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Chefs at a crossroads: celebrity stars or humble heroes?

At a time when televised fiction has taken control of the culinary scene, transforming cooks into stars of the small screen, three great European chefs will meet at Terra Madre and Salone del Gusto to discuss what role they should be playing in the world of gastronomy. The conference, “When Chefs Side With Farmers”, brings together the Albanian Altin Prenga and two Frenchmen, Michel Bras and Olivier Roellinger. Three different personalities with differing opinions, but united by a desire to convey respect for their territories, cultures and an awareness of nature, landscape and animal welfare through their daily work in the kitchen.


These paths may run parallel but never cross. Each of the three sees their homeland’s fertile fields as key in keeping their histories and cultures alive. Michel Bras, for example, who has three Michelin stars, grew up in the French region of Aubrac, and expresses all the purest aspects of that territory through his cooking. He lives this role, defining it the “Bras Spirit”: a continuous search for innovative dishes, but also the contemplation of nature, an inexhaustible source of inspiration. This family philosophy has been ingrained since childhood, when he smelled and tasted every corner of Aubrac’s rolling meadows. He says that today, “chefs have become fashionable phenomena. This does not mean that the important issues related to nutrition and food production have been overshadowed, indeed, the media hype of gastronomy has its positive sides. But what is the right balance between fashion and farming? And how can we respond to this trend?”


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Olivier Roellinger, who has spent his in Brittany, responds loud and clear: “As long as television encourages viewers to appreciate the art of cooking and to try their hand in the kitchen, there are no risks. The problem arises when famous chefs abandon their standards of quality, leaving aside the peoples, cultures, traditions and territories behind every product they use.” Roellinger, who combines a passion for spices with the charm of traditional Breton cuisine, strongly defends “purist” cooking, and reminds us that “the role of the chef is to deliver the hard work of producers in the best way possible, ennobling the quality of their products through recipes that respect the personality of the raw materials.” In 2008 he gave up his third Michelin star in order to go back to a more simple, more accessible kitchen, and strives to prioritize “the bond of friendship and mutual respect between the farmers, breeders, fishermen and beekeepers” of his country.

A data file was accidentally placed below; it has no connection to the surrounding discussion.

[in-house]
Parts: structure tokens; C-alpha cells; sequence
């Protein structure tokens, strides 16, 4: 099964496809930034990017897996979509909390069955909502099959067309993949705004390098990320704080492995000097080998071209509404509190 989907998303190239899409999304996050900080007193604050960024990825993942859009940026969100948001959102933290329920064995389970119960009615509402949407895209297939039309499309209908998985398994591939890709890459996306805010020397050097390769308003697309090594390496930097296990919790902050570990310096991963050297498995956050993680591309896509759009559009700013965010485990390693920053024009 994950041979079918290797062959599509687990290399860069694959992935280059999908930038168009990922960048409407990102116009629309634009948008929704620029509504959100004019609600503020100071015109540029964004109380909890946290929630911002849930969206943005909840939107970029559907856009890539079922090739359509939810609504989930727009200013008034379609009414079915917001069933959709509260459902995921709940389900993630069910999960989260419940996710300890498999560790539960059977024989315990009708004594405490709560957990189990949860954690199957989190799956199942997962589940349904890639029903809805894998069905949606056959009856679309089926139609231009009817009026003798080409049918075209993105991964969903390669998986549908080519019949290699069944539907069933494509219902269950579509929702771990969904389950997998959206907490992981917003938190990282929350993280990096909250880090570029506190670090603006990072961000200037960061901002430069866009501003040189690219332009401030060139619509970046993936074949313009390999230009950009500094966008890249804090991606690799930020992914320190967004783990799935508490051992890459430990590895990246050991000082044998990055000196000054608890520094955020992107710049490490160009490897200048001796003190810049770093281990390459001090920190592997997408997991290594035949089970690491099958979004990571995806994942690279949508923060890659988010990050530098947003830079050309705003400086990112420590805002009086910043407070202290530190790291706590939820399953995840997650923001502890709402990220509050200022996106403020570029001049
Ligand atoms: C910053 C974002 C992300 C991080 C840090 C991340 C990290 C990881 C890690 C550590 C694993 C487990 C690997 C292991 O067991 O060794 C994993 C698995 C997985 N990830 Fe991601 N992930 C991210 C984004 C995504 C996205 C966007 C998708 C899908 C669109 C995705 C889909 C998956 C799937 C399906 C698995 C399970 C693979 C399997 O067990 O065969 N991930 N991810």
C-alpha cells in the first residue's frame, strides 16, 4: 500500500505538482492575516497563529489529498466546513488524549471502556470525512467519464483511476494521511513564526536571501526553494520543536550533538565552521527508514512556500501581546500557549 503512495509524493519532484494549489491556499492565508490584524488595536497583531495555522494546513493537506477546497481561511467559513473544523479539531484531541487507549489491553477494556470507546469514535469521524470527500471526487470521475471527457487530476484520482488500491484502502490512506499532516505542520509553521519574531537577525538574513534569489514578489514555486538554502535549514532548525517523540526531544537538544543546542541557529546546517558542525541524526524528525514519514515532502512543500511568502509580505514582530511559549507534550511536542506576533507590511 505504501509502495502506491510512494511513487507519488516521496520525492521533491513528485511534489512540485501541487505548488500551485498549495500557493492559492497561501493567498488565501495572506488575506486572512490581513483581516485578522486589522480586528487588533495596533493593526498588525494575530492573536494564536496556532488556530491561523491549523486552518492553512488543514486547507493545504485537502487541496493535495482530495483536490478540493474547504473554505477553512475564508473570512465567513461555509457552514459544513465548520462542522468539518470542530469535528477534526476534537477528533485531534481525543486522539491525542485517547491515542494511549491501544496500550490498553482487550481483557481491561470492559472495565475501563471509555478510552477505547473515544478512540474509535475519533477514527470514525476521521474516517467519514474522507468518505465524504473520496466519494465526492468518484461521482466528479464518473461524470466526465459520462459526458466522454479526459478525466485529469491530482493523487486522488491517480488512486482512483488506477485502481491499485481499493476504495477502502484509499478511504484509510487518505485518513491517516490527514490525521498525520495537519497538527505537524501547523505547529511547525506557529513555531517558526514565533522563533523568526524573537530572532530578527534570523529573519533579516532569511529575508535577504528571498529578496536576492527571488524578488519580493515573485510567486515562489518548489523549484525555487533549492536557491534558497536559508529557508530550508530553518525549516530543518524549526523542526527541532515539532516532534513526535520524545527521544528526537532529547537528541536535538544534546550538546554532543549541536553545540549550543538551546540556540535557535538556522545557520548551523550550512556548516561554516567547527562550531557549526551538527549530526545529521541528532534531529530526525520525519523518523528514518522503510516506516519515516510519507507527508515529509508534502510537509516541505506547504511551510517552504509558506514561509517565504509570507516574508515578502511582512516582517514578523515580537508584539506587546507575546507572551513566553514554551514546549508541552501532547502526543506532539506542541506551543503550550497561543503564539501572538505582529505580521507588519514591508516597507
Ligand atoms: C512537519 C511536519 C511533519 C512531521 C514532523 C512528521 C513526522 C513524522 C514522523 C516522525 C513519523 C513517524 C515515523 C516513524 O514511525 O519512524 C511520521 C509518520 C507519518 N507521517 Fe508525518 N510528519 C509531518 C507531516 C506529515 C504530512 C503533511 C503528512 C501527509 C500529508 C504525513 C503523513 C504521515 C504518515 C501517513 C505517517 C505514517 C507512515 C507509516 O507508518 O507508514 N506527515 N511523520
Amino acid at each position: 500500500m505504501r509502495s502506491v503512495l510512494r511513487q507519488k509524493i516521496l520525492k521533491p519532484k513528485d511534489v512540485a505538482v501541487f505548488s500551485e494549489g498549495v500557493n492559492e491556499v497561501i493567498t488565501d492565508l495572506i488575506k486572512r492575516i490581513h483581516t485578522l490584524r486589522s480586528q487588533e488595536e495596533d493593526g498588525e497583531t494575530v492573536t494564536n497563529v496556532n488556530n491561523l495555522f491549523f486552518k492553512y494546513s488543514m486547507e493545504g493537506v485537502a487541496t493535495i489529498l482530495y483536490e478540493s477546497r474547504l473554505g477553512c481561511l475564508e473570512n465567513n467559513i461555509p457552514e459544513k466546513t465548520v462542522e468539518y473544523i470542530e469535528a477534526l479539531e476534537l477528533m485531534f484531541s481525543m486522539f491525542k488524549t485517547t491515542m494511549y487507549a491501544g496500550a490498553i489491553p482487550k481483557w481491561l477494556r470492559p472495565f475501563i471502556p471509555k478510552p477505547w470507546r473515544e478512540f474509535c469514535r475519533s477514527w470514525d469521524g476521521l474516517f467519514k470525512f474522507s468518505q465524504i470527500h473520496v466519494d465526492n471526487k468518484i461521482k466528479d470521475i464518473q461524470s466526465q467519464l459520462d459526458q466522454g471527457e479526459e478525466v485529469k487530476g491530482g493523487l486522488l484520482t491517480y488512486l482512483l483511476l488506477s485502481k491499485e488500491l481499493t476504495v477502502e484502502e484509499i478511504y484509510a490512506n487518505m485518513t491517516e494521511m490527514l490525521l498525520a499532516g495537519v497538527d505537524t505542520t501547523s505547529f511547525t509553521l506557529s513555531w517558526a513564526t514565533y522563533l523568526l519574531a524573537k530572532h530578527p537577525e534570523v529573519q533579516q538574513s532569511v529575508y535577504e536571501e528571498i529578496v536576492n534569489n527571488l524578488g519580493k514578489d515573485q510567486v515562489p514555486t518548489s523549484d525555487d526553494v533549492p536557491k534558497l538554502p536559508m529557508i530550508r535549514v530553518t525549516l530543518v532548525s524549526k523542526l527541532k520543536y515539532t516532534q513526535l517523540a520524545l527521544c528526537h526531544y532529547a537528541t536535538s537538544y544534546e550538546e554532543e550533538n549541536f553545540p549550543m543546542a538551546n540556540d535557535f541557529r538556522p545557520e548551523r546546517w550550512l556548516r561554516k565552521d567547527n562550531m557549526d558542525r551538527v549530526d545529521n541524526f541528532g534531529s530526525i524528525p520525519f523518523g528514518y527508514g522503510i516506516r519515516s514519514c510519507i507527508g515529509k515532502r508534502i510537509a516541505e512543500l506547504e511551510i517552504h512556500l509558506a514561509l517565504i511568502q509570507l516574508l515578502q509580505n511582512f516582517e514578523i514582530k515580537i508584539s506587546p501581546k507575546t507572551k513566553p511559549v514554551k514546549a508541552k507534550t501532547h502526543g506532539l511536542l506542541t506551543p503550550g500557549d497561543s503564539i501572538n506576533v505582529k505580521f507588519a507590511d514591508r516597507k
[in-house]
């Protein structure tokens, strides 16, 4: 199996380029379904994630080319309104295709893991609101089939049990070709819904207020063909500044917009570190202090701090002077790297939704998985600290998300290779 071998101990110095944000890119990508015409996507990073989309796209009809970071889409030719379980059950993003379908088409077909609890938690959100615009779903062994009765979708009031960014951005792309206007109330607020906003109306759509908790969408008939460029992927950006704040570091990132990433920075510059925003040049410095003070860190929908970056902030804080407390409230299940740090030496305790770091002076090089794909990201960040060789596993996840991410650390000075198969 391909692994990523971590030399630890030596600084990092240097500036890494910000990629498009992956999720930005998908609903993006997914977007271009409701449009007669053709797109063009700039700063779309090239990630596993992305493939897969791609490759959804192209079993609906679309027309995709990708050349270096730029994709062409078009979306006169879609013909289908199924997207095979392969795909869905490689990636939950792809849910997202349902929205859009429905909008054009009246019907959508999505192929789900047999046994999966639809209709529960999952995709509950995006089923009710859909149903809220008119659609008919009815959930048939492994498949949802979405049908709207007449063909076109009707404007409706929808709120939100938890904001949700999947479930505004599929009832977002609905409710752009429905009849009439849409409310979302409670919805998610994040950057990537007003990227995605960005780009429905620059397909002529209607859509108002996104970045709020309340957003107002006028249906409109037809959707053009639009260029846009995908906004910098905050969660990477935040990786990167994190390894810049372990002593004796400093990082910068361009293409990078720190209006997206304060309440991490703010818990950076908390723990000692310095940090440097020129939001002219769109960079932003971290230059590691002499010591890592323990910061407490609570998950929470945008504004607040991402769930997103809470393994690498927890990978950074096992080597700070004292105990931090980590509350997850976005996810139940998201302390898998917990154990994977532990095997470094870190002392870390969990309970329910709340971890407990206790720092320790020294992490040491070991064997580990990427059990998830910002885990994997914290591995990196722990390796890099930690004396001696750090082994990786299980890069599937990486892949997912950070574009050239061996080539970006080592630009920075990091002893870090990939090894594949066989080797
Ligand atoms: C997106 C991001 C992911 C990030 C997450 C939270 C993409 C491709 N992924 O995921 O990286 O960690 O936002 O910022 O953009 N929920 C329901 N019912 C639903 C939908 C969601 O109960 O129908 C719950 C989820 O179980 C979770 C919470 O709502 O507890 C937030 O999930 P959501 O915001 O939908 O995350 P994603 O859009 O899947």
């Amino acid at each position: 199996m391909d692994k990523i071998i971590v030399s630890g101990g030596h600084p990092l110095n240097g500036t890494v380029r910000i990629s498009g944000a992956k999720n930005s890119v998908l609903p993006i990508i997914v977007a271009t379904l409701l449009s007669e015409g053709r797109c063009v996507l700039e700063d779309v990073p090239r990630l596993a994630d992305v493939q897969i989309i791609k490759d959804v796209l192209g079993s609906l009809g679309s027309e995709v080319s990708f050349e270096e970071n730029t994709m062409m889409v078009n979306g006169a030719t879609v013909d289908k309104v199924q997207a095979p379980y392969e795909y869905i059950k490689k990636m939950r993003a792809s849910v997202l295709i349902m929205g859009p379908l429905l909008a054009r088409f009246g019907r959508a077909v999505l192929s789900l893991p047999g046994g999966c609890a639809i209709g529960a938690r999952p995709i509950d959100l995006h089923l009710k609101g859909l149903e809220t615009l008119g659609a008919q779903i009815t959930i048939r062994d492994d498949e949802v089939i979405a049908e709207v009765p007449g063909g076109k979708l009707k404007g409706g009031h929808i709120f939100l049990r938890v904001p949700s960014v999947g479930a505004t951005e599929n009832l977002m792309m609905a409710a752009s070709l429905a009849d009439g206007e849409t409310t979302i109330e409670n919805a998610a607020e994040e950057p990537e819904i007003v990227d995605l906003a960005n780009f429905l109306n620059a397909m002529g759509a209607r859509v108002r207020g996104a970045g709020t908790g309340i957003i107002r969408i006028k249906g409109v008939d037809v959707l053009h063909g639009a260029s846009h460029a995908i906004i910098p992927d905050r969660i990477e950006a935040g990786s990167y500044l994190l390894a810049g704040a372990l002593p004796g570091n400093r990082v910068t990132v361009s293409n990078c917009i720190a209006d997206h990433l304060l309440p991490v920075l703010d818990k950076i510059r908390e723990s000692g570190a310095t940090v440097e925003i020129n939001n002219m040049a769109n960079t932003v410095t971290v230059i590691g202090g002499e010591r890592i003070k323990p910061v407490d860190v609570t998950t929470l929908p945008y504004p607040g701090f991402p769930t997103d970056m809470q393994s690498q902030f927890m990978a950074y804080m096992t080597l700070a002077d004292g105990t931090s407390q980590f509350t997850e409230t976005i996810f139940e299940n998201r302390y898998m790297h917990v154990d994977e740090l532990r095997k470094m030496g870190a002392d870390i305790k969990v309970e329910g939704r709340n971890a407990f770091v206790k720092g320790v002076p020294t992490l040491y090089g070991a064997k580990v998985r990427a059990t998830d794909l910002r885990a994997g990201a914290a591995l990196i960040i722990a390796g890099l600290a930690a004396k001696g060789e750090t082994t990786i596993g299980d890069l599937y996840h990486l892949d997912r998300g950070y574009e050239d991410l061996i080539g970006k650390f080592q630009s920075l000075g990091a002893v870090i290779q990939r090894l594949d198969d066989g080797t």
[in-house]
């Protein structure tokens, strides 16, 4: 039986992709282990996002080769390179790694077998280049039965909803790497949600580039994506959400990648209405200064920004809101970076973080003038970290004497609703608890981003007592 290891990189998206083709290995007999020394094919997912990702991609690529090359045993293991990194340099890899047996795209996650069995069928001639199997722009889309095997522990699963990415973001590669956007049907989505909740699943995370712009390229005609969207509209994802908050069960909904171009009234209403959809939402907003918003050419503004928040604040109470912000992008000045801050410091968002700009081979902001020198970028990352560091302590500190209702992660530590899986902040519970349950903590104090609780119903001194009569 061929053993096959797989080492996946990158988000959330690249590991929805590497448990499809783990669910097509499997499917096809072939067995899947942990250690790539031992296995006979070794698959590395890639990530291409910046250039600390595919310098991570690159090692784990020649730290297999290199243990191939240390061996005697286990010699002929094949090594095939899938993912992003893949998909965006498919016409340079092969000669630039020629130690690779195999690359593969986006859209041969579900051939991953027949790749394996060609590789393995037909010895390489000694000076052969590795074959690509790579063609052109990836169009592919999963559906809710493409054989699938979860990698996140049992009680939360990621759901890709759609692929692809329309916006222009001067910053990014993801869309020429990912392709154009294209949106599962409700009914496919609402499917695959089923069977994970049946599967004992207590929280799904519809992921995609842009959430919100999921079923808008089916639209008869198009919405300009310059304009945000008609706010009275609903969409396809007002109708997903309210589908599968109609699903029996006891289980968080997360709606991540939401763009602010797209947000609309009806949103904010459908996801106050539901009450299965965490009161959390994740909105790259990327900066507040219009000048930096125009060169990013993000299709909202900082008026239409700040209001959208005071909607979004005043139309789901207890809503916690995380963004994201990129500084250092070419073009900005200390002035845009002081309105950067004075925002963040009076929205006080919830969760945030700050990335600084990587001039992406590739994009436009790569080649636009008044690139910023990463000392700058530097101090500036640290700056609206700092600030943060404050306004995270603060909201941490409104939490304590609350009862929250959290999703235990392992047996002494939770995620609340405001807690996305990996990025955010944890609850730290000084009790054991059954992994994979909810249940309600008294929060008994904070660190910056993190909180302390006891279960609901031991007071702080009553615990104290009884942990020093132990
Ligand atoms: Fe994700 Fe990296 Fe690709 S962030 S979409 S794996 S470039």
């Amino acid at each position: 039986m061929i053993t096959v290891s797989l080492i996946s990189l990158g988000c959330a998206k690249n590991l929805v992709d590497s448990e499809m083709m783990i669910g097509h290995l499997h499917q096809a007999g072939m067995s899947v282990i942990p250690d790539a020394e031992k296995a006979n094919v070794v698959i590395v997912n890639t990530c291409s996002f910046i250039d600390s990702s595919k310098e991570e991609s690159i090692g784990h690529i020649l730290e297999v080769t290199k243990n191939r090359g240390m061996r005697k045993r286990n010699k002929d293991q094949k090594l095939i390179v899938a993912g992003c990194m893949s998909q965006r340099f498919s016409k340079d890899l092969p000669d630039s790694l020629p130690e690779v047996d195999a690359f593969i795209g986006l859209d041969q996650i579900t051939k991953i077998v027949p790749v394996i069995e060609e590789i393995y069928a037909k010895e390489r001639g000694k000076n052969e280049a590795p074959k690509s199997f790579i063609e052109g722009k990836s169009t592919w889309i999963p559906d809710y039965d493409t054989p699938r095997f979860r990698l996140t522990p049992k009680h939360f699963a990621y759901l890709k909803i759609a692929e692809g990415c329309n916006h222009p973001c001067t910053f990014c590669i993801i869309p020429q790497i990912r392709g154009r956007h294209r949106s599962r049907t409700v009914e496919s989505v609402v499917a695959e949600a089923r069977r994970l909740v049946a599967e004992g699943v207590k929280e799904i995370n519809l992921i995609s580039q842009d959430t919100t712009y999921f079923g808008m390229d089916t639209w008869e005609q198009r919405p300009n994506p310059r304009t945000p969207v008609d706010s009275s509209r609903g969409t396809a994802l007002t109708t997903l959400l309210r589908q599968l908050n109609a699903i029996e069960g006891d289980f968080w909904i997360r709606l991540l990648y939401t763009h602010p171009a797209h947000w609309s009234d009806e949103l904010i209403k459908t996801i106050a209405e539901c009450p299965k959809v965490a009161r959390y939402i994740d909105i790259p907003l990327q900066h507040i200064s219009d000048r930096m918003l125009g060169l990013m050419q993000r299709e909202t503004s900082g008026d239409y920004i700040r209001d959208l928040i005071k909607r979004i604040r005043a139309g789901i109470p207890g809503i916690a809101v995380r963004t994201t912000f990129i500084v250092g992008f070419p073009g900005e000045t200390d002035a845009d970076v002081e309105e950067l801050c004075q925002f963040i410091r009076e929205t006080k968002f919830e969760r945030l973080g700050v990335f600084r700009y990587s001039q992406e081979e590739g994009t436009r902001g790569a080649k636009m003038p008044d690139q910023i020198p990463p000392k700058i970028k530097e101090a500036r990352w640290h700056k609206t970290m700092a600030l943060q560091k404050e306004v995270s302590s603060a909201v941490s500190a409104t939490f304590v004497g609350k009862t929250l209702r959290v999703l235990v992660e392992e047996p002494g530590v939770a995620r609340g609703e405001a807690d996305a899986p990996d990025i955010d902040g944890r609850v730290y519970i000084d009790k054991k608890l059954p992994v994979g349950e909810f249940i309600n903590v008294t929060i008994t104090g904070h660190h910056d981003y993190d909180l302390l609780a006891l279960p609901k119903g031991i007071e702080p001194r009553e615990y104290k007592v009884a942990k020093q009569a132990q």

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For his part, Altin Prenga can’t answer much differently: over twelve years spent in Italy he’s learned the value of raw materials, their secrets and their uses, as well as the production techniques that bring them to the kitchen. After returning in Albania to open his restaurant, the Mrizi i Zanave (the name means the shadow of the fairies, and is inspired by a popular work of local literature). Heart and soul of the Albanian section of the Slow Food Chefs’ Alliance, he has conducted an enormous project to recover ancient family recipes and has asked around 300 local farmers to supply his restaurant. “That was the mission that I wanted to accomplish in my country: to revive the best local Albanian cuisines and bring our history back to the table”.


At Terra Madre Salone del Gusto, come and listen to these three protagonists of European gastronomy, and discover how, beyond the spectacle of show cooking, the kitchen is a place to keep our history alive. Book your ticket now!


Gabriella Bruzzone

An Event by
 Città di Torino
 Slow Food
 Regione Piemonte
In collaboration with
With the contribution of
Official Partners
Supporters of the Terra Madre Foundation and Slow Food
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Terra Madre Salone del Gusto
Slow Food Promozione P.Iva 02220020040
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